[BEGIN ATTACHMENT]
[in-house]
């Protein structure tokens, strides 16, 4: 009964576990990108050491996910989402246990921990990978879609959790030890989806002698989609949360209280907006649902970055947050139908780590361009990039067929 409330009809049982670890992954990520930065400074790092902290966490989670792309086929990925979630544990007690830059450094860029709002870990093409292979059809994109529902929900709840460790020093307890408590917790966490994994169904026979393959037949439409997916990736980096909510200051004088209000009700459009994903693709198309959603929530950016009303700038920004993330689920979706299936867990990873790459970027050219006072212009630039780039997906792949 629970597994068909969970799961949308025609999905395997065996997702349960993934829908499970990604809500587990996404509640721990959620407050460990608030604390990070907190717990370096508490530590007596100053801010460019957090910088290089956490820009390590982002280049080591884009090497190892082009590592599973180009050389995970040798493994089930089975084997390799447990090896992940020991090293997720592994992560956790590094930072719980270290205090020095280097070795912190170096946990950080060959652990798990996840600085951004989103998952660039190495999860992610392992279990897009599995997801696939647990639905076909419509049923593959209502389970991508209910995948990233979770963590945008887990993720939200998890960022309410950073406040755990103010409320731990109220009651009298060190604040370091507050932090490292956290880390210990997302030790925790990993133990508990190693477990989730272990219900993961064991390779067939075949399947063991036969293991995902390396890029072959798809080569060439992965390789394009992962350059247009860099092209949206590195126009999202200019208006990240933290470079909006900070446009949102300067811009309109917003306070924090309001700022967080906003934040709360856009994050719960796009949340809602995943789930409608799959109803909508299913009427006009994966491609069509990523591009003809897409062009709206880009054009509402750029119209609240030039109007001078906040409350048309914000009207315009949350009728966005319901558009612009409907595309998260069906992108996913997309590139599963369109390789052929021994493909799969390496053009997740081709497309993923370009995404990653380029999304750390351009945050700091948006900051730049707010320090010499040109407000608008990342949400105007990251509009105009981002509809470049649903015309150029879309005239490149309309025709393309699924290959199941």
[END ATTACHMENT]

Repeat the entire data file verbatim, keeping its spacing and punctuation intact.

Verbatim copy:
[in-house]
């Protein structure tokens, strides 16, 4: 009964576990990108050491996910989402246990921990990978879609959790030890989806002698989609949360209280907006649902970055947050139908780590361009990039067929 409330009809049982670890992954990520930065400074790092902290966490989670792309086929990925979630544990007690830059450094860029709002870990093409292979059809994109529902929900709840460790020093307890408590917790966490994994169904026979393959037949439409997916990736980096909510200051004088209000009700459009994903693709198309959603929530950016009303700038920004993330689920979706299936867990990873790459970027050219006072212009630039780039997906792949 629970597994068909969970799961949308025609999905395997065996997702349960993934829908499970990604809500587990996404509640721990959620407050460990608030604390990070907190717990370096508490530590007596100053801010460019957090910088290089956490820009390590982002280049080591884009090497190892082009590592599973180009050389995970040798493994089930089975084997390799447990090896992940020991090293997720592994992560956790590094930072719980270290205090020095280097070795912190170096946990950080060959652990798990996840600085951004989103998952660039190495999860992610392992279990897009599995997801696939647990639905076909419509049923593959209502389970991508209910995948990233979770963590945008887990993720939200998890960022309410950073406040755990103010409320731990109220009651009298060190604040370091507050932090490292956290880390210990997302030790925790990993133990508990190693477990989730272990219900993961064991390779067939075949399947063991036969293991995902390396890029072959798809080569060439992965390789394009992962350059247009860099092209949206590195126009999202200019208006990240933290470079909006900070446009949102300067811009309109917003306070924090309001700022967080906003934040709360856009994050719960796009949340809602995943789930409608799959109803909508299913009427006009994966491609069509990523591009003809897409062009709206880009054009509402750029119209609240030039109007001078906040409350048309914000009207315009949350009728966005319901558009612009409907595309998260069906992108996913997309590139599963369109390789052929021994493909799969390496053009997740081709497309993923370009995404990653380029999304750390351009945050700091948006900051730049707010320090010499040109407000608008990342949400105007990251509009105009981002509809470049649903015309150029879309005239490149309309025709393309699924290959199941």